Truck transportation jobs climb again; warehouse hiring maintains breakneck speed Truck transportation jobs climb again warehouse hiring maintains breakneck speed

Truck transportation jobs climb again; warehouse hiring maintains breakneck speed

Trucking executives may complain loudly about how hard it is to hire staff members, but it’s getting done.

The employment report released Friday by the Bureau of Labor Statistics showed that for the third time in the last four months, the truck transportation category in May added a double-digit number of seasonally adjusted jobs. 

For May, the number of jobs added was 13,300, bringing the total up to 1,581,300 jobs. That continues the run of record-high levels of employment in the truck transportation sector.

Except for a dip of 2,700 jobs reported for March, total employment in truck transportation has risen every month since the almost 80,000-job plunge in April 2020, the first month of the pandemic. This year, besides the March dip, the increases were 11,000 in February, 14,000 in April and the latest increase of 13,300 jobs.

With revisions in the March figures, which are now final, truck transportation jobs the last two months are now up 27,300 jobs on a seasonally adjusted basis. Since December, that total is 42,400 jobs. 

In the history of the BLS series going back to 2012, there have only been three months prior to this year with job gains of more than 10,000, and one of them was May 2020, coming off the colossal crash of one month earlier. There now have been three this year alone.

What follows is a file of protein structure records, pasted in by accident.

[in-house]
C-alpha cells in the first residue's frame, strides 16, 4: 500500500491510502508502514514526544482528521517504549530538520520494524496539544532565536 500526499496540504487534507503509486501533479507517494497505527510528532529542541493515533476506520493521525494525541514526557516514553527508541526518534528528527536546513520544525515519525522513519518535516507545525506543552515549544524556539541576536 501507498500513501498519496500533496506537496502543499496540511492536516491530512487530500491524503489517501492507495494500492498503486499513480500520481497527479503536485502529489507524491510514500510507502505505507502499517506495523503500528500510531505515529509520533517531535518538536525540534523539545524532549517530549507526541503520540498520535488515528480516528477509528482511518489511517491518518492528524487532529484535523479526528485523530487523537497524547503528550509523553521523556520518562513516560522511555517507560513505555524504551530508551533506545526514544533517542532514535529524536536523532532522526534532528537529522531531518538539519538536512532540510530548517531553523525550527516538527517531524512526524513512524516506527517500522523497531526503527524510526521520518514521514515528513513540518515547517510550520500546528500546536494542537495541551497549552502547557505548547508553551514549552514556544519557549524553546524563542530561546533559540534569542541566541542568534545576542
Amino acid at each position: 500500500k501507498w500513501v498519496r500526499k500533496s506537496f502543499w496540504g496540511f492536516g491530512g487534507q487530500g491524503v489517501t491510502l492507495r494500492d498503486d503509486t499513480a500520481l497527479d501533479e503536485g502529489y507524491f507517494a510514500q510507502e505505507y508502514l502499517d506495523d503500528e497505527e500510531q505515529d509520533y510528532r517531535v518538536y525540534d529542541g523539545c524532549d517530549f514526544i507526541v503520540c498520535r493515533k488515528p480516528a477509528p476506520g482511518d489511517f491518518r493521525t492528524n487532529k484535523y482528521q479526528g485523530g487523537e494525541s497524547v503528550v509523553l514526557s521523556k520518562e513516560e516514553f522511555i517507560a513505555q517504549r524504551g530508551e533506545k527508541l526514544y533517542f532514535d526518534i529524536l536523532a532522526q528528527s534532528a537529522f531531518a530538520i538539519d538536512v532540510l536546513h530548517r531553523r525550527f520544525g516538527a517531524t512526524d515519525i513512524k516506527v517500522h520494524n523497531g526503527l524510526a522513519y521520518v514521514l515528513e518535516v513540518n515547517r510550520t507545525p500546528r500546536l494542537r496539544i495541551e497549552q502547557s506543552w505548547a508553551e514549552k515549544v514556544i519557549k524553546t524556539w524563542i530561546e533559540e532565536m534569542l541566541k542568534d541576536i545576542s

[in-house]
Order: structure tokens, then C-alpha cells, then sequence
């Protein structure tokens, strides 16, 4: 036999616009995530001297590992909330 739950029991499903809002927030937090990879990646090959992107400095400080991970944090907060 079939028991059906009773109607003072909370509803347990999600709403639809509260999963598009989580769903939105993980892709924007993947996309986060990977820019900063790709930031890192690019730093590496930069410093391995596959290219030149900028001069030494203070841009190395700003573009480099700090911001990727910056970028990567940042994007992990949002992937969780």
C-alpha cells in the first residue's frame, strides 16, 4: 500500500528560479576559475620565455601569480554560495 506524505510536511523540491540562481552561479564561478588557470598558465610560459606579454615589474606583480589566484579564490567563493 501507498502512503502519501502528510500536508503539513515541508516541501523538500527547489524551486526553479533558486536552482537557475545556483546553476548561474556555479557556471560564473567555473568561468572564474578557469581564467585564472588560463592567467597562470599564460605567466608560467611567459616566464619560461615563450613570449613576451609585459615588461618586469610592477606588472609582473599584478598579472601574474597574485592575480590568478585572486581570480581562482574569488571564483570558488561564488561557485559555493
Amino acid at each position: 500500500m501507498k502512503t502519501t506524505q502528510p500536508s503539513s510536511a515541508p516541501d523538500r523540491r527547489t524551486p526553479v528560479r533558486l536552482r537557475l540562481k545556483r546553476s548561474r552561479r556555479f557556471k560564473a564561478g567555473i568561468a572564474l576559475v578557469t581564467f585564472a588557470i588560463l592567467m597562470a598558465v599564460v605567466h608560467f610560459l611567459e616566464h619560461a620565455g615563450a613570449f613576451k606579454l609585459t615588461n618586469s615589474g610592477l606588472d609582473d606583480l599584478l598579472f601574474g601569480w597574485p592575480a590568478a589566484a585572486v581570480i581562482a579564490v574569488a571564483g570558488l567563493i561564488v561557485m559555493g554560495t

The not seasonally adjusted figure for truck transportation also showed big gains. It came in at 1,572,000 jobs, up more than 22,000 from the revised April figure of 1,549,500 jobs. On a not seasonally adjusted basis, truck transportation jobs are up 37,400 jobs. 

The warehousing sector also continues to add jobs at a breakneck pace. Employment in that sector is now over 1.8 million, with the total coming in at 1,801,400 jobs. That is up 17,700 jobs in a month, 34,800 jobs in two months and more than 176,000 jobs in a year. 

Some other key figures from the report:

  • The Producer Price Index for the truck transportation sector is soaring. It was up 4.5% between March and April — the data on that lags the employment figures by a month — and it was up 4.3% a month earlier. The PPI for the warehouse sector was up 5.5% but was flat a month earlier and declined a month before that.
  • The usually uneventful figures for rail actually rose 500 jobs, to 146,400 jobs in May on a seasonally adjusted basis. That’s the highest since last July, when they were at 147,300 jobs. (In May 2018, rail jobs totaled 181,700.) 
  • Average hourly earnings in the truck transportation sector for production and nonsupervisory employees in April was up 10 cents per hour, to $27.27. But the number of hours worked rose 30 minutes, to 41.7 hours. That number had been trending down from a recent high of 43.4 hours in August 2021. 

More articles by John Kingston

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